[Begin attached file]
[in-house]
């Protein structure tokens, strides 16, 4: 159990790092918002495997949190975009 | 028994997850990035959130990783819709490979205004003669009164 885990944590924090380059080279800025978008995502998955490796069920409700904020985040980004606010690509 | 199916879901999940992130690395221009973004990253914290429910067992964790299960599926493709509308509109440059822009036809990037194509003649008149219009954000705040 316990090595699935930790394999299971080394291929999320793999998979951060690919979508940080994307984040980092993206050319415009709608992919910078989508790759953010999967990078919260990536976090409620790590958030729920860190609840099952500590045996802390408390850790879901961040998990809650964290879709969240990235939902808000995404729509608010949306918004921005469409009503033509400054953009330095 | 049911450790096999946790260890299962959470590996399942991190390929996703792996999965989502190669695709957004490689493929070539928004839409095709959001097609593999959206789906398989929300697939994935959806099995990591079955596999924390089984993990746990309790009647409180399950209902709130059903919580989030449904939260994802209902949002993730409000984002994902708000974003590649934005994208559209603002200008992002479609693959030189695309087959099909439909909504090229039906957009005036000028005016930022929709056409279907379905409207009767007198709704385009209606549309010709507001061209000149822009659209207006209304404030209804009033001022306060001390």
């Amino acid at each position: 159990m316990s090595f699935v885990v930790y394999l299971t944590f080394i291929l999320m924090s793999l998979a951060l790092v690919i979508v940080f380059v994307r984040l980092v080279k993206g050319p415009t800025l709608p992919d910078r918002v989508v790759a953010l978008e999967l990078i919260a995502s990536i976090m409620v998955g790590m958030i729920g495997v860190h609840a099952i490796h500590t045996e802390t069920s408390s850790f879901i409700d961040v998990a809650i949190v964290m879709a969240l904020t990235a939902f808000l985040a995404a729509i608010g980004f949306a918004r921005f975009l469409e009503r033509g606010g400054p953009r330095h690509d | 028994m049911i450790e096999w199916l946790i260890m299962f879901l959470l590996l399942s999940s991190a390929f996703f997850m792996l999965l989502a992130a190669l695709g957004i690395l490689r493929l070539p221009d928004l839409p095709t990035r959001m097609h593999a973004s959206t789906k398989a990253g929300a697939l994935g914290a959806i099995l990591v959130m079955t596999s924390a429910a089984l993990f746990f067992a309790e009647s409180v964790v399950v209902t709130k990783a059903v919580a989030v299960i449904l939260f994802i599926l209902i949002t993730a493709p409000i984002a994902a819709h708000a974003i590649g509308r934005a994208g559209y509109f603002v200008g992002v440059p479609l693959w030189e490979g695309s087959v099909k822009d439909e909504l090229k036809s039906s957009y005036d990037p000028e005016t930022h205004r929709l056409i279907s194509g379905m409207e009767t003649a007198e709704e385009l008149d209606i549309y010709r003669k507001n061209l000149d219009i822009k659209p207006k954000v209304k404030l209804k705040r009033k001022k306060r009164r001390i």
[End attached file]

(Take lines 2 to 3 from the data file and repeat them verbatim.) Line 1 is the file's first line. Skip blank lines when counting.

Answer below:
């Protein structure tokens, strides 16, 4: 159990790092918002495997949190975009 | 028994997850990035959130990783819709490979205004003669009164 885990944590924090380059080279800025978008995502998955490796069920409700904020985040980004606010690509 | 199916879901999940992130690395221009973004990253914290429910067992964790299960599926493709509308509109440059822009036809990037194509003649008149219009954000705040 316990090595699935930790394999299971080394291929999320793999998979951060690919979508940080994307984040980092993206050319415009709608992919910078989508790759953010999967990078919260990536976090409620790590958030729920860190609840099952500590045996802390408390850790879901961040998990809650964290879709969240990235939902808000995404729509608010949306918004921005469409009503033509400054953009330095 | 049911450790096999946790260890299962959470590996399942991190390929996703792996999965989502190669695709957004490689493929070539928004839409095709959001097609593999959206789906398989929300697939994935959806099995990591079955596999924390089984993990746990309790009647409180399950209902709130059903919580989030449904939260994802209902949002993730409000984002994902708000974003590649934005994208559209603002200008992002479609693959030189695309087959099909439909909504090229039906957009005036000028005016930022929709056409279907379905409207009767007198709704385009209606549309010709507001061209000149822009659209207006209304404030209804009033001022306060001390």
């Amino acid at each position: 159990m316990s090595f699935v885990v930790y394999l299971t944590f080394i291929l999320m924090s793999l998979a951060l790092v690919i979508v940080f380059v994307r984040l980092v080279k993206g050319p415009t800025l709608p992919d910078r918002v989508v790759a953010l978008e999967l990078i919260a995502s990536i976090m409620v998955g790590m958030i729920g495997v860190h609840a099952i490796h500590t045996e802390t069920s408390s850790f879901i409700d961040v998990a809650i949190v964290m879709a969240l904020t990235a939902f808000l985040a995404a729509i608010g980004f949306a918004r921005f975009l469409e009503r033509g606010g400054p953009r330095h690509d | 028994m049911i450790e096999w199916l946790i260890m299962f879901l959470l590996l399942s999940s991190a390929f996703f997850m792996l999965l989502a992130a190669l695709g957004i690395l490689r493929l070539p221009d928004l839409p095709t990035r959001m097609h593999a973004s959206t789906k398989a990253g929300a697939l994935g914290a959806i099995l990591v959130m079955t596999s924390a429910a089984l993990f746990f067992a309790e009647s409180v964790v399950v209902t709130k990783a059903v919580a989030v299960i449904l939260f994802i599926l209902i949002t993730a493709p409000i984002a994902a819709h708000a974003i590649g509308r934005a994208g559209y509109f603002v200008g992002v440059p479609l693959w030189e490979g695309s087959v099909k822009d439909e909504l090229k036809s039906s957009y005036d990037p000028e005016t930022h205004r929709l056409i279907s194509g379905m409207e009767t003649a007198e709704e385009l008149d209606i549309y010709r003669k507001n061209l000149d219009i822009k659209p207006k954000v209304k404030l209804k705040r009033k001022k306060r009164r001390i």